Nuttall oak Fagaceae Quercus
|Leaf: Alternate, simple, 4 to 7 inches long, 5 to 7 bristle-tipped lobes of irregular length, deep sinuses, dull dark green above, paler below with axillary tufts.
Flower: Species is monoecious; males in long drooping catkins, yellow-green; females very small spikes in leaf axils, appearing with the leaves.
Fruit: Striped, oblong reddish brown acorn, 1 inch long; scaly cap covers about 1/2 of nut; matures in 2 seasons in the fall.
Twig: Slender to moderate, glabrous, reddish brown; clustered terminal buds are slightly angled, reddish brown with a small amount of fuzz on pointed tips.
Bark: Gray-brown, initially quite thin and smooth, later developing narrow scaly ridges and shallow fissures.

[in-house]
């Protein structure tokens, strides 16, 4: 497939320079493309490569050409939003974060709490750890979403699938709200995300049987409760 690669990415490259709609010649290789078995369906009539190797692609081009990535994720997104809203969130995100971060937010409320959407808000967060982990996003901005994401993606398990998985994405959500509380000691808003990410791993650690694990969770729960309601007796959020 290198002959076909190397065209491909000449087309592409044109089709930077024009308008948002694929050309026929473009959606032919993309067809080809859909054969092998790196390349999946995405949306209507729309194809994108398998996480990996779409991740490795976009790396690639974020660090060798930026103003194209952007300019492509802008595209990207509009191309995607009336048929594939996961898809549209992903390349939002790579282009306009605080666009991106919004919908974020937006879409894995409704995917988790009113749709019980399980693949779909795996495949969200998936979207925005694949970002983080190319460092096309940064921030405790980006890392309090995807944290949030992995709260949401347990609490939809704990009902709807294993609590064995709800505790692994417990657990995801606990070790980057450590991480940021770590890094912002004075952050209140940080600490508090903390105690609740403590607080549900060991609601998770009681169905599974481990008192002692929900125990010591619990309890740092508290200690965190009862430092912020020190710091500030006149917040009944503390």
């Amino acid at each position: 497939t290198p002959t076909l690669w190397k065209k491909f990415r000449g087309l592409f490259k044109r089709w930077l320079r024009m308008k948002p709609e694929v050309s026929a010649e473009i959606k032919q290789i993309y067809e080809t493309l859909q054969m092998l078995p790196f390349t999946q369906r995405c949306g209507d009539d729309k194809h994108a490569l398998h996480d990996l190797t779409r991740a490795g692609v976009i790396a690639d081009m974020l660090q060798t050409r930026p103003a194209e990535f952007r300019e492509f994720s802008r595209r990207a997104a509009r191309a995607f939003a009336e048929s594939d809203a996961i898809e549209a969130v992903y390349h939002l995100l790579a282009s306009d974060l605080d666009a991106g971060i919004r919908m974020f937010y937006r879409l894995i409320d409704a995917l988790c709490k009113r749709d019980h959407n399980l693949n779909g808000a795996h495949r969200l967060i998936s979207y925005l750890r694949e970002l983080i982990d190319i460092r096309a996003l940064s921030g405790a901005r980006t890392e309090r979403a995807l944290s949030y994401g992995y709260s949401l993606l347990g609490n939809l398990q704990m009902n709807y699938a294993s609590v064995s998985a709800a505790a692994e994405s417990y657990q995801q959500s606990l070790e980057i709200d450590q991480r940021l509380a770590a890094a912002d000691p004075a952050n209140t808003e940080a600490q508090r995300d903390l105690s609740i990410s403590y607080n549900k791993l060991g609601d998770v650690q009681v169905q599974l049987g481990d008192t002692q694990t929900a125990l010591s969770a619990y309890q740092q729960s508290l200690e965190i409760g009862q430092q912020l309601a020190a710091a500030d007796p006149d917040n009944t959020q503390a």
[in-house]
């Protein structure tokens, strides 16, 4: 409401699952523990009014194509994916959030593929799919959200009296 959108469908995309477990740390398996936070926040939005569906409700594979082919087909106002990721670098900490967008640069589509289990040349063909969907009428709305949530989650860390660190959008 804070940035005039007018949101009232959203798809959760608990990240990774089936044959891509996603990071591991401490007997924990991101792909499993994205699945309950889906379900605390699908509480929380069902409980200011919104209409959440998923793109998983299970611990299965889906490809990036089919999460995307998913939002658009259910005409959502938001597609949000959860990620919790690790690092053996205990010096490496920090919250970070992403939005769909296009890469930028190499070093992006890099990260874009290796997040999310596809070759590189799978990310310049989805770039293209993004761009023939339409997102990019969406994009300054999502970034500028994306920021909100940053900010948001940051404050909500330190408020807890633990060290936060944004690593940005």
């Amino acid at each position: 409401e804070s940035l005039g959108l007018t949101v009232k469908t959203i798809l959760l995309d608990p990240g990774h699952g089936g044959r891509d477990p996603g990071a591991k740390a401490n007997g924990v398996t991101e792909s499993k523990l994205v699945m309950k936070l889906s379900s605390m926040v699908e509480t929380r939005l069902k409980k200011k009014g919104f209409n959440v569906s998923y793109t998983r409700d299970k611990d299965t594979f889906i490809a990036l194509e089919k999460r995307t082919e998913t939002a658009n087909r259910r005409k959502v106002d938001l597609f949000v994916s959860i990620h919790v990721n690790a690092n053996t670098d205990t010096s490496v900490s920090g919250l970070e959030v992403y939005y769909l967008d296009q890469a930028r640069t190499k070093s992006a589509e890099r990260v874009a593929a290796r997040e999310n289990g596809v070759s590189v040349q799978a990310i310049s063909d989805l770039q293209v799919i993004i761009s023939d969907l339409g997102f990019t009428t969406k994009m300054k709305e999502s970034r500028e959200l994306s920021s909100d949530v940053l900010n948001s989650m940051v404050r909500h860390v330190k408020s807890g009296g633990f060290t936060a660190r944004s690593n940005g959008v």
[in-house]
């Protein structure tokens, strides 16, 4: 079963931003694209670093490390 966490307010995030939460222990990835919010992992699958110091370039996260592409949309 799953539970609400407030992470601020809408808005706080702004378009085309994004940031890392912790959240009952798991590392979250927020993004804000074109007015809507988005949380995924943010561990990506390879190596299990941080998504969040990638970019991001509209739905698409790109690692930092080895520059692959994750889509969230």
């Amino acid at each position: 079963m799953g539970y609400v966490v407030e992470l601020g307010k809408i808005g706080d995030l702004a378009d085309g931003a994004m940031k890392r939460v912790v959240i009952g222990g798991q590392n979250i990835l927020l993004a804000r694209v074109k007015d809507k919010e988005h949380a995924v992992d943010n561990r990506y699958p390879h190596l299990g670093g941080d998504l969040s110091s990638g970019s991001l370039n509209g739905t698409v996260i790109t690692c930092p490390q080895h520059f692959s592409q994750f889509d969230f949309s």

Form: A medium to large tree up to 100 feet tall. It has a tendency to retain dead limbs and has a narrower crown than many other bottomland oaks.
Looks like: pin oak
- Shumard oak
- scarlet oak
| Additional Range Information:
Quercus texana is native to North America.
Range may be expanded by planting.
See states reporting Nuttall oak.
| External Links:
Silvics of North America
USDA Plants Database
|© Copyright 2016, Virginia Tech|
Dept. of Forest Resources
and Environmental Conservation,
all rights reserved.
Photos and text by: John Seiler,
Edward Jensen, Alex Niemiera,
and John Peterson